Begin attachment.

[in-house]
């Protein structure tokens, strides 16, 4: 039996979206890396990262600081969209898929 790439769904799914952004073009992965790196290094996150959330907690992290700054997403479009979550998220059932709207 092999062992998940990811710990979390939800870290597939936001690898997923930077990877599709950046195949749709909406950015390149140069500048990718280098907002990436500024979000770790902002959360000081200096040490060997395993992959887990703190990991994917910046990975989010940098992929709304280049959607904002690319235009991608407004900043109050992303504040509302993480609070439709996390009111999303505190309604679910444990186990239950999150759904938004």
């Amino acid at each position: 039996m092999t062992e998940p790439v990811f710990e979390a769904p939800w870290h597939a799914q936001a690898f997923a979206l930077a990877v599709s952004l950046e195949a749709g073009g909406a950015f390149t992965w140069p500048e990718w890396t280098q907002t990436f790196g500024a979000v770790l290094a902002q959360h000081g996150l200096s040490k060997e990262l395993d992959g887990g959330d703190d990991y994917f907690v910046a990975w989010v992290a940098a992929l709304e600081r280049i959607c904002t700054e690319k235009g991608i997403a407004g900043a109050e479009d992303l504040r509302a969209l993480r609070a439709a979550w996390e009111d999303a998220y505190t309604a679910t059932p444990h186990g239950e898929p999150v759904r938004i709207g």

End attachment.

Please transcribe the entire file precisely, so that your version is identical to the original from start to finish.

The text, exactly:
[in-house]
């Protein structure tokens, strides 16, 4: 039996979206890396990262600081969209898929 790439769904799914952004073009992965790196290094996150959330907690992290700054997403479009979550998220059932709207 092999062992998940990811710990979390939800870290597939936001690898997923930077990877599709950046195949749709909406950015390149140069500048990718280098907002990436500024979000770790902002959360000081200096040490060997395993992959887990703190990991994917910046990975989010940098992929709304280049959607904002690319235009991608407004900043109050992303504040509302993480609070439709996390009111999303505190309604679910444990186990239950999150759904938004």
């Amino acid at each position: 039996m092999t062992e998940p790439v990811f710990e979390a769904p939800w870290h597939a799914q936001a690898f997923a979206l930077a990877v599709s952004l950046e195949a749709g073009g909406a950015f390149t992965w140069p500048e990718w890396t280098q907002t990436f790196g500024a979000v770790l290094a902002q959360h000081g996150l200096s040490k060997e990262l395993d992959g887990g959330d703190d990991y994917f907690v910046a990975w989010v992290a940098a992929l709304e600081r280049i959607c904002t700054e690319k235009g991608i997403a407004g900043a109050e479009d992303l504040r509302a969209l993480r609070a439709a979550w996390e009111d999303a998220y505190t309604a679910t059932p444990h186990g239950e898929p999150v759904r938004i709207g």